# [Numpy-discussion] How do I use numpy to do this?

Christopher Barker Chris.Barker at noaa.gov
Fri Jun 2 11:57:18 CDT 2006

```Robert Kern wrote:
>> As I need Numeric and numarray compatibility at this point, it seems the

> Ah. It might help if you said that up front.

Yes, it would, but that would mean accepting that I need to keep
backward compatibility -- I'm still hoping!

> x = arange(minx, maxx+step, step)  # oy.
> y = arange(miny, maxy+step, step)
>
> nx = len(x)
> ny = len(y)
>
> x = repeat(x, ny)
> y = concatenate([y] * nx)
> points = transpose([x, y])

Somehow I never think to use repeat. And why use repeat for x and
concatenate for y?

Rob Hooft wrote:
>
>  >>> k=Numeric.repeat(range(0,5+1),Numeric.ones(6)*7)
>  >>> l=Numeric.resize(range(0,6+1),[42])
>  >>>
> zone=Numeric.concatenate((k[:,Numeric.NewAxis],l[:,Numeric.NewAxis]),axis=1)

> This is the same speed as Robert Kern's solution for large arrays, a bit
> slower for small arrays. Both are a little faster than yours.

Did you time them? And yours only handles integers.

This is my timing:

For small arrays:

Using numpy
The Numpy way took: 0.020000 seconds
My way took: 0.010000 seconds
Robert's way took: 0.020000 seconds
Using Numeric
My way took: 0.010000 seconds
Robert's way took: 0.020000 seconds
Using numarray
My way took: 0.070000 seconds
Robert's way took: 0.120000 seconds
Number of X: 4
Number of Y: 3

So my way was faster with all three packages for small arrays.

For Medium arrays ( the size I'm most likely to be using ):
Using numpy
The Numpy way took: 0.120000 seconds
My way took: 0.040000 seconds
Robert's way took: 0.030000 seconds
Using Numeric
My way took: 0.040000 seconds
Robert's way took: 0.030000 seconds
Using numarray
My way took: 0.090000 seconds
Robert's way took: 1.070000 seconds
Number of X: 21
Number of Y: 41

Now we're getting close, with mine faster with numarray, but Robert's
faster with Numeric and numpy.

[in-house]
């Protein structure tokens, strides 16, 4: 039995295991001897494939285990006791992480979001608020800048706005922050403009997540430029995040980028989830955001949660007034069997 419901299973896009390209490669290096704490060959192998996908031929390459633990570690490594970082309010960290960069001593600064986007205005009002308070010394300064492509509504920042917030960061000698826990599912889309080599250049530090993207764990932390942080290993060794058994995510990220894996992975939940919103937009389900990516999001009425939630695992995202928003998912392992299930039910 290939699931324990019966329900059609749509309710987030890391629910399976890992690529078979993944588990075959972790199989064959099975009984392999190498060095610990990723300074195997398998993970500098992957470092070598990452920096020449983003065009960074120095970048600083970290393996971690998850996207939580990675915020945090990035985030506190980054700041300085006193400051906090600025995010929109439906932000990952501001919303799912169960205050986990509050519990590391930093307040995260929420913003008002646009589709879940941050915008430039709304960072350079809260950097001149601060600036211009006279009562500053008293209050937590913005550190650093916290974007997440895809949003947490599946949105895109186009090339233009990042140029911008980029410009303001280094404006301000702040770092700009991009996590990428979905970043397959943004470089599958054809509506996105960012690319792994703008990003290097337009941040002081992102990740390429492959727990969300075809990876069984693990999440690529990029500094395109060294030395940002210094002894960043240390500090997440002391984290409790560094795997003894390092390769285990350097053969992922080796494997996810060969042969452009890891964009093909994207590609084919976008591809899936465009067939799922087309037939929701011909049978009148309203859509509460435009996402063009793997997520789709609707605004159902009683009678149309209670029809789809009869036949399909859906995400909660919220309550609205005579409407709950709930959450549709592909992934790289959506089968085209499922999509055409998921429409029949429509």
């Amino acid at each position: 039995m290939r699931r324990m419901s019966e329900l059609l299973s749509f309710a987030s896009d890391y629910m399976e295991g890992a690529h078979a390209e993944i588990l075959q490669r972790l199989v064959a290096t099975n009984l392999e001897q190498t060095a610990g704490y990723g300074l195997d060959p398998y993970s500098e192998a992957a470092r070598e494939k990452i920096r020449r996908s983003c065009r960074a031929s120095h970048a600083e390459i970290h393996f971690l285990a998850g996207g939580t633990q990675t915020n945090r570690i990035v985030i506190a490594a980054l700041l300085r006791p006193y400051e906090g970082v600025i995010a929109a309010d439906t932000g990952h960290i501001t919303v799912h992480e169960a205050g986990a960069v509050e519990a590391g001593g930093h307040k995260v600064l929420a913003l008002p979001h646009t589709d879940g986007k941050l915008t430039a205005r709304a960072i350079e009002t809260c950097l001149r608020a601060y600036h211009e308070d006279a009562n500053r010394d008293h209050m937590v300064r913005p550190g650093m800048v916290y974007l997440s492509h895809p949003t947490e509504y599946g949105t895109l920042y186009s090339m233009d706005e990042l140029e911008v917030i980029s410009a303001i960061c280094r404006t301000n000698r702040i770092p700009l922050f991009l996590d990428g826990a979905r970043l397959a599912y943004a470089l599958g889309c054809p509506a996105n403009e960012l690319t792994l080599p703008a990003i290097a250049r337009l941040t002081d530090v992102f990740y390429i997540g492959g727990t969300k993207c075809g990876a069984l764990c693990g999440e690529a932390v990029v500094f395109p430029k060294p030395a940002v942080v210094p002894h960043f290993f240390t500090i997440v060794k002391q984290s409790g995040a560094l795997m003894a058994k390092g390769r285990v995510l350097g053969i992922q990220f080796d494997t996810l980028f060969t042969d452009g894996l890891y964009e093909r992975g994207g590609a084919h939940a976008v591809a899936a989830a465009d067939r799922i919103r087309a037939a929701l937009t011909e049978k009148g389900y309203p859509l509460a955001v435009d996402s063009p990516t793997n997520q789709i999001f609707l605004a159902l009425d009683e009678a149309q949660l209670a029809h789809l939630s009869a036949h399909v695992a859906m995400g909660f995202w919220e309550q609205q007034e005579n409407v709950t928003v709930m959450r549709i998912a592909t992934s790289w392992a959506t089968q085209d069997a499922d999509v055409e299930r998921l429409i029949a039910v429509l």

For Large arrays: (still not very big, but as big as I'm likely to need)

Using numpy
The Numpy way took: 4.200000 seconds
My way took: 0.660000 seconds
Robert's way took: 0.340000 seconds
Using Numeric
My way took: 0.590000 seconds
Robert's way took: 0.500000 seconds
Using numarray
My way took: 0.390000 seconds
Robert's way took: 20.340000 seconds
Number of X: 201
Number of Y: 241

So Robert's way still is faster with Numeric and numpy, but Much slower
with numarray. As it's close with numpy and Numeric, but mine is much
faster with numarray, I think I'll stick with mine.

I note that while the numpy way, using mgrid(), is nice and clean to
write, it is slower across the board. Perhaps mgrid(0 could use some
optimization.

This is exactly why I had suggested that one thing I wanted for numpy
was an as-easy-to-use-as-possible C/C++ API. It would be nice to be able
to write as many as possible of these kinds of utility functions in C as
we could.

In case anyone is interested, I'm using this to draw a grid of dots on
the screen for my wxPython FloatCanvas. Every time the image is changed
or moved or zoomed, I need to re-calculate the points before drawing
them, so it's nice to have it fast.

I've enclosed my test code.

-Chris

--
Christopher Barker, Ph.D.
Oceanographer

NOAA/OR&R/HAZMAT         (206) 526-6959   voice
7600 Sand Point Way NE   (206) 526-6329   fax
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Chris.Barker at noaa.gov
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